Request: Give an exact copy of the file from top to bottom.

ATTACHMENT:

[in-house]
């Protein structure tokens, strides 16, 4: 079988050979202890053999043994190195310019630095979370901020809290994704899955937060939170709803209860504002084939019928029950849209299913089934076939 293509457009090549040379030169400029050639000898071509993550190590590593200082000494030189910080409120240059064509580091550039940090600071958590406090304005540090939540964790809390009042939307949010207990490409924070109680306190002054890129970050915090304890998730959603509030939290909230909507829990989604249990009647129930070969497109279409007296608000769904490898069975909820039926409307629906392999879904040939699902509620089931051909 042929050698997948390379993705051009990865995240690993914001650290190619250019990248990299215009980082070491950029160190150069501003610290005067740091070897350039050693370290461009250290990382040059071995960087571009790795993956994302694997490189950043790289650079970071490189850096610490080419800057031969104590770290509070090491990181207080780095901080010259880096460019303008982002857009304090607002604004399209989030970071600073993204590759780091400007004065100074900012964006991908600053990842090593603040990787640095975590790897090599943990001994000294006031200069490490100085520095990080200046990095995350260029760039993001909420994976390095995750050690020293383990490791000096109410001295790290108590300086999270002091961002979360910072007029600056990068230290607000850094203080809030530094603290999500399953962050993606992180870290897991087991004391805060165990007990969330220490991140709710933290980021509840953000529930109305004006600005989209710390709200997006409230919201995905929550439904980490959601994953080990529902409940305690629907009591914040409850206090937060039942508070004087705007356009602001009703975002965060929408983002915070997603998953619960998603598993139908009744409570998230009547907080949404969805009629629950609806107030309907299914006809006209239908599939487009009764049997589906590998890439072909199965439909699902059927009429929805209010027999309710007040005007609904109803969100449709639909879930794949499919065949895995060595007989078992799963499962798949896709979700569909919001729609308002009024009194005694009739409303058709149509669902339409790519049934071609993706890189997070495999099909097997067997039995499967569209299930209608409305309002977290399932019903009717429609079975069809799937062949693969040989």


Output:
[in-house]
């Protein structure tokens, strides 16, 4: 079988050979202890053999043994190195310019630095979370901020809290994704899955937060939170709803209860504002084939019928029950849209299913089934076939 293509457009090549040379030169400029050639000898071509993550190590590593200082000494030189910080409120240059064509580091550039940090600071958590406090304005540090939540964790809390009042939307949010207990490409924070109680306190002054890129970050915090304890998730959603509030939290909230909507829990989604249990009647129930070969497109279409007296608000769904490898069975909820039926409307629906392999879904040939699902509620089931051909 042929050698997948390379993705051009990865995240690993914001650290190619250019990248990299215009980082070491950029160190150069501003610290005067740091070897350039050693370290461009250290990382040059071995960087571009790795993956994302694997490189950043790289650079970071490189850096610490080419800057031969104590770290509070090491990181207080780095901080010259880096460019303008982002857009304090607002604004399209989030970071600073993204590759780091400007004065100074900012964006991908600053990842090593603040990787640095975590790897090599943990001994000294006031200069490490100085520095990080200046990095995350260029760039993001909420994976390095995750050690020293383990490791000096109410001295790290108590300086999270002091961002979360910072007029600056990068230290607000850094203080809030530094603290999500399953962050993606992180870290897991087991004391805060165990007990969330220490991140709710933290980021509840953000529930109305004006600005989209710390709200997006409230919201995905929550439904980490959601994953080990529902409940305690629907009591914040409850206090937060039942508070004087705007356009602001009703975002965060929408983002915070997603998953619960998603598993139908009744409570998230009547907080949404969805009629629950609806107030309907299914006809006209239908599939487009009764049997589906590998890439072909199965439909699902059927009429929805209010027999309710007040005007609904109803969100449709639909879930794949499919065949895995060595007989078992799963499962798949896709979700569909919001729609308002009024009194005694009739409303058709149509669902339409790519049934071609993706890189997070495999099909097997067997039995499967569209299930209608409305309002977290399932019903009717429609079975069809799937062949693969040989």